‘Nostalgia’ Review: Mario Martone’s Rueful, Ruminative Ode to His Home City of Naples

The prolific Italian auteur's most rewarding film in years unpacks the troubled past of a brooding wanderer returning to the Italian crime capital after 40 years away.

Courtesy of True Colours

Hometowns forget us quickly when we leave them, even if some of the people left behind do not. Architecture, infrastructure and whole communities can change with scant warning or regard for our memories, or our bearings when we return. When you go home again — and you can, contrary to the popular adage — even what you remember has to be reintroduced to you; sidewalks once accustomed to your footprints have to be broken in again, like a new pair of shoes. For Felice, an unmoored Italian expat visiting Naples after a four-decade absence, it’s not what he recognizes of his home city that brings him comfort, but the new, younger life surging past the ghosts that kept him away so long. “Nostalgia” is thus a barbed title for Mario Martone’s gruffly lyrical urban portrait: Sometimes you need to go back, the film says, but it’s best to keep looking forward as you do.

Unlike his brooding protagonist, Neapolitan son Martone can scarcely stay away from the city known for its world-beating pizza and, less appealingly, the much-documented exploits of the Camorra crime syndicate. His cinema has been heavily consumed with the city’s historical and cultural fabric, up to and including last year’s regional theatrical biopic “The King of Laughter”; hopping briefly across the water to an adjacent island, 2018’s “Capri-Revolution” counted as a relative vacation for the filmmaker. If much of Martone’s recent work has been turgid or opaque, seemingly limited to local audiences in its appeal, the atmospheric, elegiac “Nostalgia” reverses that trend, even as it devotes itself wholeheartedly to Naples’ grimy streets.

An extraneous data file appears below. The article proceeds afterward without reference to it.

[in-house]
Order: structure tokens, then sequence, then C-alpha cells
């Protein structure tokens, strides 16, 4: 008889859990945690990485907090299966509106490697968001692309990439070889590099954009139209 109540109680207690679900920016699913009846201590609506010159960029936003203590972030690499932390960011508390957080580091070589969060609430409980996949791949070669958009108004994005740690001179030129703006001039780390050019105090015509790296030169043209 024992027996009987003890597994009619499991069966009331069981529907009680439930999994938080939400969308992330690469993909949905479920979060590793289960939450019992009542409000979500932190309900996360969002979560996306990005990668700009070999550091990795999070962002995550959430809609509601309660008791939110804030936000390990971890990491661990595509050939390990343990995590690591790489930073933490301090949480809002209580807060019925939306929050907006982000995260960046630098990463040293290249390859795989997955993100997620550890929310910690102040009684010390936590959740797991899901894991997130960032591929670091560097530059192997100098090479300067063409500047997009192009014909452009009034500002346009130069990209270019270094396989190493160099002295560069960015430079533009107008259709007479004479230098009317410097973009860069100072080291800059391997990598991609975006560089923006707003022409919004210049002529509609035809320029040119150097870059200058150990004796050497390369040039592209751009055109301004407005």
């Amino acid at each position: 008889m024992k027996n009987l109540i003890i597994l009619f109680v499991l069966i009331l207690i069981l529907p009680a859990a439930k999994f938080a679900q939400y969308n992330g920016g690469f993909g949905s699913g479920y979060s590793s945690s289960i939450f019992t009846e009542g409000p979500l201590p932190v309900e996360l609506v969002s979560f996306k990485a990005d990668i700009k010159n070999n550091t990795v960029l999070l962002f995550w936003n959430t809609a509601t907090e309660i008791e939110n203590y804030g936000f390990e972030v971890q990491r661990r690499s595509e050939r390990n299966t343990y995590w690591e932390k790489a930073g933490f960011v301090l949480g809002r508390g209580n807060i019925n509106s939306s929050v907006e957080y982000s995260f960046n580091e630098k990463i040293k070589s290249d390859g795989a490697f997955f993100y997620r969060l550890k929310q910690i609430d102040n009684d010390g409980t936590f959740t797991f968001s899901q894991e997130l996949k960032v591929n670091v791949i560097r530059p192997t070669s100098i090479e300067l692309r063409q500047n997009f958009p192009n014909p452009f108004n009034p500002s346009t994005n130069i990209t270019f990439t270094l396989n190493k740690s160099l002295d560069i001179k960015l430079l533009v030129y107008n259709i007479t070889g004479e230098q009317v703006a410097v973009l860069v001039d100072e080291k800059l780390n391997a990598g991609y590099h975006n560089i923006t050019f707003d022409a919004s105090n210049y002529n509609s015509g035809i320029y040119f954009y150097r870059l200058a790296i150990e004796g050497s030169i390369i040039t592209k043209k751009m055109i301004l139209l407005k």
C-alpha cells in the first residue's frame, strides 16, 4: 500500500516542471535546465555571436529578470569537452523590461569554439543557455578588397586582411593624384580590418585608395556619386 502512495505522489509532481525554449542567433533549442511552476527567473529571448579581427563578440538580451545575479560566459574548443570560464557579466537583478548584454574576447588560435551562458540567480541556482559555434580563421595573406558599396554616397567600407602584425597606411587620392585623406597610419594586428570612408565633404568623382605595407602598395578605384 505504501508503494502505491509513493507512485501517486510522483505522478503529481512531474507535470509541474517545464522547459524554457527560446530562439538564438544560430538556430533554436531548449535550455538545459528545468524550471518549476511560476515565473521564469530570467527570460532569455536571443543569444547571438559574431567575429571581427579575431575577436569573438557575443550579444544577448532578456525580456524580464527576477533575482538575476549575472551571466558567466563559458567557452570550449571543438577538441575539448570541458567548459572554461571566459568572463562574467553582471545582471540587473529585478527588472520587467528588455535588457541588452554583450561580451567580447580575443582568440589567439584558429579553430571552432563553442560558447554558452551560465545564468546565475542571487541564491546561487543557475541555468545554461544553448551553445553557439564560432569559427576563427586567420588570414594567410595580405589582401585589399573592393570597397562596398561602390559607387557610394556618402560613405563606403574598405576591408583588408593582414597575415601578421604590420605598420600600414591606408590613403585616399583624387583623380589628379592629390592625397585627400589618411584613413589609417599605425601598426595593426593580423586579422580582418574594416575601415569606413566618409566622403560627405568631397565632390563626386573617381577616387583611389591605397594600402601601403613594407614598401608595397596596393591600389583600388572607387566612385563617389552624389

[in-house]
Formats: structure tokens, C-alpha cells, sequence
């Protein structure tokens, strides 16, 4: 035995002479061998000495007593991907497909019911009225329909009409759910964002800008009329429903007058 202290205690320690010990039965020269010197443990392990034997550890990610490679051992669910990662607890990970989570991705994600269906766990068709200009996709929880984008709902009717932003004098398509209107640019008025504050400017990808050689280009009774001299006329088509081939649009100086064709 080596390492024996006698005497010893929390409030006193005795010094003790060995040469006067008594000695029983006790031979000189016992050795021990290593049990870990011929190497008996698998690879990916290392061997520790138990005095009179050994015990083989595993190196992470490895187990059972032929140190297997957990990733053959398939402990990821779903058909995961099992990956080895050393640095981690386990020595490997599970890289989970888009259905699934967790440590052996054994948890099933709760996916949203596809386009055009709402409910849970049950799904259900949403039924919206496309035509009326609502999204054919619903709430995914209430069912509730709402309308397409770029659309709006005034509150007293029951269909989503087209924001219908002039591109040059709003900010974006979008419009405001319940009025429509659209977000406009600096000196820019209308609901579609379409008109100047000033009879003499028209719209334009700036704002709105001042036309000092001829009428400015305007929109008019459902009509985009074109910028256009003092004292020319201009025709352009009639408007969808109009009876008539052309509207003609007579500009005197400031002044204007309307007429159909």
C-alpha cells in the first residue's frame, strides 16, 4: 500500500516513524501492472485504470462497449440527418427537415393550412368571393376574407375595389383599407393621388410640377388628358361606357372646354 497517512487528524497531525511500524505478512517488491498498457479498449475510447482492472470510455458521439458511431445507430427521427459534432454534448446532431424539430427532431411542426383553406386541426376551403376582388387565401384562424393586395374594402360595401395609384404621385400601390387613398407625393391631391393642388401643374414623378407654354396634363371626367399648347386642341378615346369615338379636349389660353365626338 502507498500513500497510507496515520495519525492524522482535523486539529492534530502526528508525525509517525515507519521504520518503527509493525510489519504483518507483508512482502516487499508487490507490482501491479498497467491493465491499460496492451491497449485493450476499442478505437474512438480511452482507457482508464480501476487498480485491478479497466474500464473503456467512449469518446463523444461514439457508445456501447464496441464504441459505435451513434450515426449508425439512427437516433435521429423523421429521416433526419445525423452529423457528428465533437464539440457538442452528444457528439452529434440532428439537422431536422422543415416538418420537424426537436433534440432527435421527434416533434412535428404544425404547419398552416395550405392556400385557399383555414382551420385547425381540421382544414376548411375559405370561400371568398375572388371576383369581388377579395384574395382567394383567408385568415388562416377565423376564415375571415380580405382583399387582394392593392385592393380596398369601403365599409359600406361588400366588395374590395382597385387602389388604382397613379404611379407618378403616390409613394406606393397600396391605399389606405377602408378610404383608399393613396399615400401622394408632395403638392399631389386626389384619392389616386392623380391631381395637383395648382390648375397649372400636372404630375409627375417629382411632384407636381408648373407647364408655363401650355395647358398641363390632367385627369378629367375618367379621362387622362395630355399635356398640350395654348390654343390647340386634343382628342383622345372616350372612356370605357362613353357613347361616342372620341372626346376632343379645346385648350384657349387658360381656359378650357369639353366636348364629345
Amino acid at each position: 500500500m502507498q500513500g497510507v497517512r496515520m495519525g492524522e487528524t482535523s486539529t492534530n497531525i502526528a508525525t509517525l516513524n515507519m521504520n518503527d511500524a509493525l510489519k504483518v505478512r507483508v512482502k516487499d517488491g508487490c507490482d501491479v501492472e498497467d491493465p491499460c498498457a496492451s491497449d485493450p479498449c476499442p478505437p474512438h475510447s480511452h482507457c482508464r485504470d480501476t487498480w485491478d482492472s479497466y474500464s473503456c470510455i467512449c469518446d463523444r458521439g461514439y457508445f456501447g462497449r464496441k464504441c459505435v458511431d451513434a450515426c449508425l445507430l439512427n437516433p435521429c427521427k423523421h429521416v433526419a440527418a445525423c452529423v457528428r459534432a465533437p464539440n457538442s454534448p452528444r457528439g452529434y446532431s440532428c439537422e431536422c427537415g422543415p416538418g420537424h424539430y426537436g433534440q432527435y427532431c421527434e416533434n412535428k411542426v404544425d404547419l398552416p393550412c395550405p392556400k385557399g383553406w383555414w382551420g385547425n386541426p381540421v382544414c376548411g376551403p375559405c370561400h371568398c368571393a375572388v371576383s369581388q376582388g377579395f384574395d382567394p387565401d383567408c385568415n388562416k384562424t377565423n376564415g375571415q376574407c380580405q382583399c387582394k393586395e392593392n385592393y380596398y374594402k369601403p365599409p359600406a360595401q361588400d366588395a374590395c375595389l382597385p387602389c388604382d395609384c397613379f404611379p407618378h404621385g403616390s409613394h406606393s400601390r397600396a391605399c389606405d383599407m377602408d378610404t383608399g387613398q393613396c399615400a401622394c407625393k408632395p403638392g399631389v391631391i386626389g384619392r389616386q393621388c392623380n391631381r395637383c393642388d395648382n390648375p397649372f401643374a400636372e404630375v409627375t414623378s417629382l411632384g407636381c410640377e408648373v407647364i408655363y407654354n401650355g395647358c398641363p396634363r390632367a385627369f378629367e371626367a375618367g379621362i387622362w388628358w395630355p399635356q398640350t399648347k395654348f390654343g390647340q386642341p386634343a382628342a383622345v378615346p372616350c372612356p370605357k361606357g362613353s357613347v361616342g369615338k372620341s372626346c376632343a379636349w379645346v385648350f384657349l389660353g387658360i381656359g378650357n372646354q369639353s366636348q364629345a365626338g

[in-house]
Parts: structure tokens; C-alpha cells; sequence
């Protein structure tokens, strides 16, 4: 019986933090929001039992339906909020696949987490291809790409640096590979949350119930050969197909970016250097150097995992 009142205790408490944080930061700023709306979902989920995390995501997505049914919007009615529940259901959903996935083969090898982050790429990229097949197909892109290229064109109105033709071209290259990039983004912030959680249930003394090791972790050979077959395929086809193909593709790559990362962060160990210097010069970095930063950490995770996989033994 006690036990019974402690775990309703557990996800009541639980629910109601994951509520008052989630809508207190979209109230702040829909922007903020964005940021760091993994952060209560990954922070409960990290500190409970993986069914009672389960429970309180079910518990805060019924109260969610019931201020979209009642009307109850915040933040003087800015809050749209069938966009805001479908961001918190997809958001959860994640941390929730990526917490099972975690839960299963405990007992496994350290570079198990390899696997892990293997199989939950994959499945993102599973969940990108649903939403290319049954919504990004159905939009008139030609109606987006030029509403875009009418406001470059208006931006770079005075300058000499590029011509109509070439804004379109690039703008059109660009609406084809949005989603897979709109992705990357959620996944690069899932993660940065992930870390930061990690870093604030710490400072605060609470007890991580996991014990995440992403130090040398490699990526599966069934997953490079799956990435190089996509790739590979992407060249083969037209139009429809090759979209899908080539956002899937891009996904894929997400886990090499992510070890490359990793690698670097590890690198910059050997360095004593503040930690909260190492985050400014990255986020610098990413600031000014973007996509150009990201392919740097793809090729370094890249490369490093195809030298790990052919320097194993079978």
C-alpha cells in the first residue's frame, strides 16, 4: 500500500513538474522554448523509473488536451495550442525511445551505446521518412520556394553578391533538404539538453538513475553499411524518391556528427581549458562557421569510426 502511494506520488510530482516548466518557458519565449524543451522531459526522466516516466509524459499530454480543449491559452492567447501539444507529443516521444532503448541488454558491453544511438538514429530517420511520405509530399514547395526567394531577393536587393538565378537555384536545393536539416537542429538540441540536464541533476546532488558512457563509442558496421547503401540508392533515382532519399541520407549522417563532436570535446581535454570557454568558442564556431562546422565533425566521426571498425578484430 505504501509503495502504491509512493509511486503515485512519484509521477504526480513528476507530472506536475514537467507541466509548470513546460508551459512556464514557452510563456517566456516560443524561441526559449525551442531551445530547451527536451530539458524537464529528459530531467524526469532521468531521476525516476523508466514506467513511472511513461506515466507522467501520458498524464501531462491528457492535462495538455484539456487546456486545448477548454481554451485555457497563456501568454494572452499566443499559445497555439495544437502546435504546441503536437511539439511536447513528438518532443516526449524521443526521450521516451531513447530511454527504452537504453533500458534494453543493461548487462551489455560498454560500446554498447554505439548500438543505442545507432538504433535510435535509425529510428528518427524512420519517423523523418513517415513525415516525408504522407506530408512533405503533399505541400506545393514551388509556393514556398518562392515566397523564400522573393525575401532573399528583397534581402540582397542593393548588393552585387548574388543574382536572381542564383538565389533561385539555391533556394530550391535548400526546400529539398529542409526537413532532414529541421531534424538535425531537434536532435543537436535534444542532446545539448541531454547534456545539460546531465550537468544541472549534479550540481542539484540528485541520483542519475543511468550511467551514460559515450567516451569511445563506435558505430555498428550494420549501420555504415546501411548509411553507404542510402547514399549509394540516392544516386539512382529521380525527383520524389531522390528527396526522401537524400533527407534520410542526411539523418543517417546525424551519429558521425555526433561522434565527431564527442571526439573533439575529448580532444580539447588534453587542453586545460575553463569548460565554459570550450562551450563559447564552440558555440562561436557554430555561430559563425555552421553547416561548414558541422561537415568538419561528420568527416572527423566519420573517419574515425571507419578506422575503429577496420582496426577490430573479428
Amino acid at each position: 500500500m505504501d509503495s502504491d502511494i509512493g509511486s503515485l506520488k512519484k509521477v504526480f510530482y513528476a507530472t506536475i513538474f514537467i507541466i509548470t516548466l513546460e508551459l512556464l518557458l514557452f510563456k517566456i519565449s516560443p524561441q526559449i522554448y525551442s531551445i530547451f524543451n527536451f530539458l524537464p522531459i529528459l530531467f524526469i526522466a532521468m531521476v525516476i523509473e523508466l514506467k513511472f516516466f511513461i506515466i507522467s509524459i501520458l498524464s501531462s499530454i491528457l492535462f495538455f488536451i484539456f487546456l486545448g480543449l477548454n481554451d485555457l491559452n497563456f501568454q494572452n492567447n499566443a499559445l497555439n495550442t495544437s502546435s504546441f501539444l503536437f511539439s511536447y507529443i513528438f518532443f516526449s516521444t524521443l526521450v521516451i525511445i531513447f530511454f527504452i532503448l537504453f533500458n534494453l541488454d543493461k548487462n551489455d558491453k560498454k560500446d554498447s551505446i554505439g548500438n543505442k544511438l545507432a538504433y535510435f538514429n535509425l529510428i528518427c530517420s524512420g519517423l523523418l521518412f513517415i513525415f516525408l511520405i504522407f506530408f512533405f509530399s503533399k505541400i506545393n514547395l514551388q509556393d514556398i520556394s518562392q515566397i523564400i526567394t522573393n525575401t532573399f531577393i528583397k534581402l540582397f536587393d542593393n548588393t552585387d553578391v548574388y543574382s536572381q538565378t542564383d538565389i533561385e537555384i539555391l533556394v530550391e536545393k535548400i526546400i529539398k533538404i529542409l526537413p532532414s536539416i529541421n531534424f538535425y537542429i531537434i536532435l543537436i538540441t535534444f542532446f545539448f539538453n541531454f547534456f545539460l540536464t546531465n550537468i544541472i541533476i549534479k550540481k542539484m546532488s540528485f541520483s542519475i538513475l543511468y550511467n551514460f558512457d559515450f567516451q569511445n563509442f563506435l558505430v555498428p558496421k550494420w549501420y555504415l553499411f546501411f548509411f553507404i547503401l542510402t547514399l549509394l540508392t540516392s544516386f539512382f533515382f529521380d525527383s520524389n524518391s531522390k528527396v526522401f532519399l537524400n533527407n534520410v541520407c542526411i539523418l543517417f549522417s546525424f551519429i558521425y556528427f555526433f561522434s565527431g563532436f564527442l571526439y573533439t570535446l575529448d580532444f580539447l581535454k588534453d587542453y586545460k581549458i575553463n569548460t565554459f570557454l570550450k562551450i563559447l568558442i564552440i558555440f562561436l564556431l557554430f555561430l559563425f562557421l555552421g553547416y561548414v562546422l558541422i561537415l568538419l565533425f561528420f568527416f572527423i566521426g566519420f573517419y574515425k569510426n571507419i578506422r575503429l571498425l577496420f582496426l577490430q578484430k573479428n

The director’s first film in 24 years to unspool in Cannes — Venice, unsurprisingly, has since been his go-to festival — benefits from a contemporary, outward-looking sensibility, as befits its hero’s conflicted native/stranger perspective, that identifies a universal kind of heartache in his homecoming. This is especially true of “Nostalgia’s” lovely, laconic first half, in which fiftysomething Cairo resident Felice (Pierfrancesco Favino) touches down in Naples and slowly, silently rediscovers its streetscapes and soundtrack, his backstory unfolding through fragmented sensory detail and the wordless dialogue of simple human touch. The spell is broken somewhat as things get more vocally explicated, and “Nostalgia” shifts into the familiar, less arresting register of Italian underworld drama; still, it remains evocative and absorbing.

“I’m sorry I don’t remember you,” says Felice upon being recognized in a local restaurant by an old family friend, and it’s not so much an apology as an expression of personal regret. After arriving in Naples and checking into an identity-free vacuum of an airport hotel, he heads into town and wanders the streets of his childhood neighborhood, seemingly willing himself to feel more at home than he does. Even his actual home is no longer accommodating: Expecting his elderly mother Teresa to answer when he knocks on the door of the family apartment, he instead finds surly strangers claiming the space.